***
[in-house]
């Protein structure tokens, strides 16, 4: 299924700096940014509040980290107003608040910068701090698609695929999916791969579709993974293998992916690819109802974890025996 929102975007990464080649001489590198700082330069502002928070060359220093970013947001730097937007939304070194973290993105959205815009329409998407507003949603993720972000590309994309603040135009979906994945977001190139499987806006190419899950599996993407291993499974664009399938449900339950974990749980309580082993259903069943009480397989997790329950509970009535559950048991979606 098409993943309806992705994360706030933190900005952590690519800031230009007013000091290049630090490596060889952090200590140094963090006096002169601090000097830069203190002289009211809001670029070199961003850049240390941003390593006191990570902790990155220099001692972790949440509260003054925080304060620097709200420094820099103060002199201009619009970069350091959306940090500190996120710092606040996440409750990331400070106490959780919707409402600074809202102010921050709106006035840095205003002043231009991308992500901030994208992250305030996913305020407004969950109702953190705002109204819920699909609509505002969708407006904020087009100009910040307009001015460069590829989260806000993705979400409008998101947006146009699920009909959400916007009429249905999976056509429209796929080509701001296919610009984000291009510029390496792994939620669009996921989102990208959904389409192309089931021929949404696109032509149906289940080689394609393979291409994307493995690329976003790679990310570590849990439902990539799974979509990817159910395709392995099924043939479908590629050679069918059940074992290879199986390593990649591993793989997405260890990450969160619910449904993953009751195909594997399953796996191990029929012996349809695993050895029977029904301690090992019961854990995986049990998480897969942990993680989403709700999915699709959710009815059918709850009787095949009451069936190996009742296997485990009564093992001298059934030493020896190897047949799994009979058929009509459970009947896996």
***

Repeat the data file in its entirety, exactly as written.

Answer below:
[in-house]
């Protein structure tokens, strides 16, 4: 299924700096940014509040980290107003608040910068701090698609695929999916791969579709993974293998992916690819109802974890025996 929102975007990464080649001489590198700082330069502002928070060359220093970013947001730097937007939304070194973290993105959205815009329409998407507003949603993720972000590309994309603040135009979906994945977001190139499987806006190419899950599996993407291993499974664009399938449900339950974990749980309580082993259903069943009480397989997790329950509970009535559950048991979606 098409993943309806992705994360706030933190900005952590690519800031230009007013000091290049630090490596060889952090200590140094963090006096002169601090000097830069203190002289009211809001670029070199961003850049240390941003390593006191990570902790990155220099001692972790949440509260003054925080304060620097709200420094820099103060002199201009619009970069350091959306940090500190996120710092606040996440409750990331400070106490959780919707409402600074809202102010921050709106006035840095205003002043231009991308992500901030994208992250305030996913305020407004969950109702953190705002109204819920699909609509505002969708407006904020087009100009910040307009001015460069590829989260806000993705979400409008998101947006146009699920009909959400916007009429249905999976056509429209796929080509701001296919610009984000291009510029390496792994939620669009996921989102990208959904389409192309089931021929949404696109032509149906289940080689394609393979291409994307493995690329976003790679990310570590849990439902990539799974979509990817159910395709392995099924043939479908590629050679069918059940074992290879199986390593990649591993793989997405260890990450969160619910449904993953009751195909594997399953796996191990029929012996349809695993050895029977029904301690090992019961854990995986049990998480897969942990993680989403709700999915699709959710009815059918709850009787095949009451069936190996009742296997485990009564093992001298059934030493020896190897047949799994009979058929009509459970009947896996």